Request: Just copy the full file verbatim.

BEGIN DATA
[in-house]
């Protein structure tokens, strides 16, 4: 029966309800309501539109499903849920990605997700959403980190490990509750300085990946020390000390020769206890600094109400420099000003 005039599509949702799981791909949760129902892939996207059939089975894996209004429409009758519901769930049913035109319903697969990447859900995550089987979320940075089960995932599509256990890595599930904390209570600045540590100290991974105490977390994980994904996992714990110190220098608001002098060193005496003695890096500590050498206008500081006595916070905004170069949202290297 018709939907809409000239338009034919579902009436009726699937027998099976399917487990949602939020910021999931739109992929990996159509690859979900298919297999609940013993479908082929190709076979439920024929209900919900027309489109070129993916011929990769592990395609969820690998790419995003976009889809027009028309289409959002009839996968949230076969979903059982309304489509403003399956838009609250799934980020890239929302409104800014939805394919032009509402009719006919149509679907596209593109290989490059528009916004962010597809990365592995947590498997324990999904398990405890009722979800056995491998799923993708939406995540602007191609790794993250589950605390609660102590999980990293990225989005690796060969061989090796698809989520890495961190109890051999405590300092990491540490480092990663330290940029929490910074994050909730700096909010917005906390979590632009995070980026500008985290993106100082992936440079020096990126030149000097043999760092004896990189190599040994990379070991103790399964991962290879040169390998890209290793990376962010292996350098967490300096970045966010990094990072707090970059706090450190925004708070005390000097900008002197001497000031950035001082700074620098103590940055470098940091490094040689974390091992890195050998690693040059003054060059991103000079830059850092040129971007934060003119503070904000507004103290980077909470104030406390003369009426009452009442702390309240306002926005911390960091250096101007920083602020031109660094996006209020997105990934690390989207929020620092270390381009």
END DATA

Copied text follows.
[in-house]
């Protein structure tokens, strides 16, 4: 029966309800309501539109499903849920990605997700959403980190490990509750300085990946020390000390020769206890600094109400420099000003 005039599509949702799981791909949760129902892939996207059939089975894996209004429409009758519901769930049913035109319903697969990447859900995550089987979320940075089960995932599509256990890595599930904390209570600045540590100290991974105490977390994980994904996992714990110190220098608001002098060193005496003695890096500590050498206008500081006595916070905004170069949202290297 018709939907809409000239338009034919579902009436009726699937027998099976399917487990949602939020910021999931739109992929990996159509690859979900298919297999609940013993479908082929190709076979439920024929209900919900027309489109070129993916011929990769592990395609969820690998790419995003976009889809027009028309289409959002009839996968949230076969979903059982309304489509403003399956838009609250799934980020890239929302409104800014939805394919032009509402009719006919149509679907596209593109290989490059528009916004962010597809990365592995947590498997324990999904398990405890009722979800056995491998799923993708939406995540602007191609790794993250589950605390609660102590999980990293990225989005690796060969061989090796698809989520890495961190109890051999405590300092990491540490480092990663330290940029929490910074994050909730700096909010917005906390979590632009995070980026500008985290993106100082992936440079020096990126030149000097043999760092004896990189190599040994990379070991103790399964991962290879040169390998890209290793990376962010292996350098967490300096970045966010990094990072707090970059706090450190925004708070005390000097900008002197001497000031950035001082700074620098103590940055470098940091490094040689974390091992890195050998690693040059003054060059991103000079830059850092040129971007934060003119503070904000507004103290980077909470104030406390003369009426009452009442702390309240306002926005911390960091250096101007920083602020031109660094996006209020997105990934690390989207929020620092270390381009």